When could we expect consistent profitability of a call options buying strategy given specific statistical assumptions about X% chance of a stock price moving up by Y% within 1-5 days (or Z number of days). And what call options buying trading strategy parameters would be recommended to utilize to achieve such expected profitability?
For example an average casino would have 50.5% - 55.9% odds on Blackjack and be consistently profitable. Not sure if similar expectations can be applied to stock trading (winning average x% y% of the time vs losing average z%) because of large swings in loss percentages unless using stop-loss which then limits the number of times we may win. However, as options can be used to limit losses, I’m assuming there may be a specific way to calculate expected break even point and profitability when trading stock options based on statistically predicting specific stock price increase.
- Can I expect profitably when buying call options given statistical 50% chance of stock A moving up by 6% vs 50% chance of moving down by 3% within 2 days.
- Can I expect profitably when buying call options given statistical 60% chance of stock A moving up by 3% vs 40% chance of moving down by 3% within 5 days.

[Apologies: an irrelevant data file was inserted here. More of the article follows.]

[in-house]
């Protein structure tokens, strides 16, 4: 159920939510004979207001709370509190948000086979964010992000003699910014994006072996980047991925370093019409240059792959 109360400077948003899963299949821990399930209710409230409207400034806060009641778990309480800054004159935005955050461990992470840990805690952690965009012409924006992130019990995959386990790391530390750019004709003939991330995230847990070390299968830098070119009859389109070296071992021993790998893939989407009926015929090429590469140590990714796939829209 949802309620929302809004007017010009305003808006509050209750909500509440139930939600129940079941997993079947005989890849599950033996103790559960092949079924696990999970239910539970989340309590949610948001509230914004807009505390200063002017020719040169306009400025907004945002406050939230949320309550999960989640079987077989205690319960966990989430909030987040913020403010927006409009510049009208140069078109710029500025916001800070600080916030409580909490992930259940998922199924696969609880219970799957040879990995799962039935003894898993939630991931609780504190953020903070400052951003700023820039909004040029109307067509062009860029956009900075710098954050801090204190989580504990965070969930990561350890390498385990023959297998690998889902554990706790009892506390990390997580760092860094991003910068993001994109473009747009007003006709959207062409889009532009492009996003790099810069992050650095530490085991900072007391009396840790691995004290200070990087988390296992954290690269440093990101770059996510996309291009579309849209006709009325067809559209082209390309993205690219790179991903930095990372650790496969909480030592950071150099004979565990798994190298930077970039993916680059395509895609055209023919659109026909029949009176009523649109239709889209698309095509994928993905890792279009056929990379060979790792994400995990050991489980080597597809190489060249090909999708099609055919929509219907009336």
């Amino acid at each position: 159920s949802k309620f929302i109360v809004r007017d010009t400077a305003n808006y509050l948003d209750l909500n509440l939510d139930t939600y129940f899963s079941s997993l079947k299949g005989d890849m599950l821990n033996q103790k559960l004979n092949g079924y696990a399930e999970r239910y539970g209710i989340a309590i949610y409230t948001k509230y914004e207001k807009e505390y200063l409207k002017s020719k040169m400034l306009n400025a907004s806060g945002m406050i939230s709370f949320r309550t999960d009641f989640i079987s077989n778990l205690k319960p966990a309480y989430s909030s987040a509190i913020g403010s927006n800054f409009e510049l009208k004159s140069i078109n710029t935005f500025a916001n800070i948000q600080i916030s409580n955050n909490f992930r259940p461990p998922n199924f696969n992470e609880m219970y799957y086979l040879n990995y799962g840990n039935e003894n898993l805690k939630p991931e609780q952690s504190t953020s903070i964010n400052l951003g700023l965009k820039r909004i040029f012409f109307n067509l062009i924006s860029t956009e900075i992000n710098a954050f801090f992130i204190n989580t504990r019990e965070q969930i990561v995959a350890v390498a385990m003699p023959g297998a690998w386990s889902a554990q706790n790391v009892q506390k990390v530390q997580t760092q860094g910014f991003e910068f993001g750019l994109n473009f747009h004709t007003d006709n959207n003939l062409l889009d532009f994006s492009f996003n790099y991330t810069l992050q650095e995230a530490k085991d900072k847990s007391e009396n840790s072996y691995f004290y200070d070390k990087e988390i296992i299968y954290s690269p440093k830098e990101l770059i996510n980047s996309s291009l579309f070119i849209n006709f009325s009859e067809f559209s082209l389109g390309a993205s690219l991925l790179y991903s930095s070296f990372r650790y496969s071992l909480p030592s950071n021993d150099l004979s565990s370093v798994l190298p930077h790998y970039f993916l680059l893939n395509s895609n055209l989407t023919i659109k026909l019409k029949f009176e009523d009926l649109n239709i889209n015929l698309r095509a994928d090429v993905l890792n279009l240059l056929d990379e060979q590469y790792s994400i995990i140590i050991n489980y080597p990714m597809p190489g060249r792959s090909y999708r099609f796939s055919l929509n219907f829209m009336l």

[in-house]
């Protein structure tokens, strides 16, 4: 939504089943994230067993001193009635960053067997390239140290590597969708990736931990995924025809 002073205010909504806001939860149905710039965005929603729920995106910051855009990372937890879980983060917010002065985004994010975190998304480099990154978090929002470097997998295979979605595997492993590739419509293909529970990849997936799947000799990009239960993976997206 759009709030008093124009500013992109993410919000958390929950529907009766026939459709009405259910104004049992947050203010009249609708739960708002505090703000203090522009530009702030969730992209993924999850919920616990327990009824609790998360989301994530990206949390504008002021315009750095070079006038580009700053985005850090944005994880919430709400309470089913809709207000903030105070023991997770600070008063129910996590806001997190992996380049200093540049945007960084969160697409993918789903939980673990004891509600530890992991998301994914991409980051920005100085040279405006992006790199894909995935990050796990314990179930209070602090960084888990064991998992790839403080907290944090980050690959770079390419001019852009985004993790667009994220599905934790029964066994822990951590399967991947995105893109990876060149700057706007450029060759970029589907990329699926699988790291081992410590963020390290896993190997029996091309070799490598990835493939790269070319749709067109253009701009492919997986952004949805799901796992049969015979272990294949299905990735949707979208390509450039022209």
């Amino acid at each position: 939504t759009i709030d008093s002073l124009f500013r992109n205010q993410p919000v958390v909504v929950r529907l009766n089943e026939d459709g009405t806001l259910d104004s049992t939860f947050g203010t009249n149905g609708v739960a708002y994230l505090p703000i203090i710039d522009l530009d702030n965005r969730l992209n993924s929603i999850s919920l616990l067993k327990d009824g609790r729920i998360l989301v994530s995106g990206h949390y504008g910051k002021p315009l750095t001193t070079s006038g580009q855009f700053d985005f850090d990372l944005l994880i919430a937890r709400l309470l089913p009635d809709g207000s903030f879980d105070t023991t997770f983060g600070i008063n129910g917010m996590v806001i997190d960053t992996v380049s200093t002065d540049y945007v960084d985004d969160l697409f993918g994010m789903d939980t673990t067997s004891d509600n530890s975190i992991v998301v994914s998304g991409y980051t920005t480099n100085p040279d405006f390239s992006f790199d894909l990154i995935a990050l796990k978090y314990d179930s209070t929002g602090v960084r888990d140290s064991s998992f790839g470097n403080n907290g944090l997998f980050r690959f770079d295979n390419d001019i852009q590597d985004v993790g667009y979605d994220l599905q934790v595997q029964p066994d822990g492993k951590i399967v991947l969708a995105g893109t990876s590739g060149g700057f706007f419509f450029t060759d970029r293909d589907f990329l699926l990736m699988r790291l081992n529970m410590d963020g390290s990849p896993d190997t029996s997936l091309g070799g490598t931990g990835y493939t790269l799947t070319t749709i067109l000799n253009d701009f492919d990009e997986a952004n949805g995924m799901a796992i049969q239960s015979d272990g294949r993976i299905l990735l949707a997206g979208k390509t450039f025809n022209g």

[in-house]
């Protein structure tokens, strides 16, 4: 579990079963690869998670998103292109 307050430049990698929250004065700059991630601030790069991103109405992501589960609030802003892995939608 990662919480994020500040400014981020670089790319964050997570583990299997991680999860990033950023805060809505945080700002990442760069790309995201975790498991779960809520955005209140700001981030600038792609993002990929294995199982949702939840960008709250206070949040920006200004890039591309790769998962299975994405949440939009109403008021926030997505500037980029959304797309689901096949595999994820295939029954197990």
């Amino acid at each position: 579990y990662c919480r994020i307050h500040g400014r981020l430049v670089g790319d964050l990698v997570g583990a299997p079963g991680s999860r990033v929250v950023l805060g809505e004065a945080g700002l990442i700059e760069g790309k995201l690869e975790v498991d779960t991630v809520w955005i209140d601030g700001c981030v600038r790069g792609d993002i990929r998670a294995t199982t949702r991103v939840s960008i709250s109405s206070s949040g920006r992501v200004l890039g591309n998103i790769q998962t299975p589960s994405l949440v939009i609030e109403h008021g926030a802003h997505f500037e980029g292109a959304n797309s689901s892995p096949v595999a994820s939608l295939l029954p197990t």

- Can I expect profitably when buying call options given statistical 60% chance of stock A moving up by 3% vs 40% chance of moving down by 5% within 5 days.
- Can I expect profitably when buying call options given statistical 75% chance of stock A moving up by 3% vs 25% chance of moving down by 10% within 5 days.
As an example of specific stock we can use FB, currently priced at $140.34, with the following options chain: https://finance.yahoo.com/quote/FB/options?p=FB&date=1490918400
Furthermore, because of short-term expectations, I’d like to consider multiple options strike selection approaches:
- a) In-the-money, with intent to sell purchased calls within several days
- b) In-the-money, with intent to exercise them
- c) Near-the-money
- d) Far out-of-the-money, with intent to sell them within several days, for example expecting a \$0.10 option to raise in price above $0.20 (100%) when stock price approaches in-the-money level.
NOTE: I'm looking for layman-level answers in a way similar to casinos explaining their odds. I was thinking about posting this question in http://money.stackexchange.com, but as an answer may require some math and degree of quantitative experience, I decided to post it here with hope that I can still get an answer in the form of basic math vs advanced quant formulas, especially as the answer could be helpful to anyone starting trading options.